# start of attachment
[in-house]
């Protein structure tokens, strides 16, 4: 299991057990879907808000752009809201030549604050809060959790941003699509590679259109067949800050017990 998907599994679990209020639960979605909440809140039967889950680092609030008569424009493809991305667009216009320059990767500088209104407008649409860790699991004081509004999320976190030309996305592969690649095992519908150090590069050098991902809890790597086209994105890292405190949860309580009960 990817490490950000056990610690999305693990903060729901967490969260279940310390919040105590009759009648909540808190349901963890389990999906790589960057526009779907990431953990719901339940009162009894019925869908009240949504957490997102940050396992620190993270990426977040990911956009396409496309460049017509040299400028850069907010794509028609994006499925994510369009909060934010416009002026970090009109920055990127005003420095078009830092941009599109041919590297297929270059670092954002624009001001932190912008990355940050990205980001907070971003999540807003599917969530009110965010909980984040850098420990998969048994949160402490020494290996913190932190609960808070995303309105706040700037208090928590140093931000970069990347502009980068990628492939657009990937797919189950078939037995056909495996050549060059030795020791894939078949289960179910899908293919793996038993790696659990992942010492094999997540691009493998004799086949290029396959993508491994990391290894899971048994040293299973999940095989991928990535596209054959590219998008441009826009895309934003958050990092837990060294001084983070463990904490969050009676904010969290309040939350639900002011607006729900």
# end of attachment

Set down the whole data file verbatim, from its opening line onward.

[in-house]
């Protein structure tokens, strides 16, 4: 299991057990879907808000752009809201030549604050809060959790941003699509590679259109067949800050017990 998907599994679990209020639960979605909440809140039967889950680092609030008569424009493809991305667009216009320059990767500088209104407008649409860790699991004081509004999320976190030309996305592969690649095992519908150090590069050098991902809890790597086209994105890292405190949860309580009960 990817490490950000056990610690999305693990903060729901967490969260279940310390919040105590009759009648909540808190349901963890389990999906790589960057526009779907990431953990719901339940009162009894019925869908009240949504957490997102940050396992620190993270990426977040990911956009396409496309460049017509040299400028850069907010794509028609994006499925994510369009909060934010416009002026970090009109920055990127005003420095078009830092941009599109041919590297297929270059670092954002624009001001932190912008990355940050990205980001907070971003999540807003599917969530009110965010909980984040850098420990998969048994949160402490020494290996913190932190609960808070995303309105706040700037208090928590140093931000970069990347502009980068990628492939657009990937797919189950078939037995056909495996050549060059030795020791894939078949289960179910899908293919793996038993790696659990992942010492094999997540691009493998004799086949290029396959993508491994990391290894899971048994040293299973999940095989991928990535596209054959590219998008441009826009895309934003958050990092837990060294001084983070463990904490969050009676904010969290309040939350639900002011607006729900």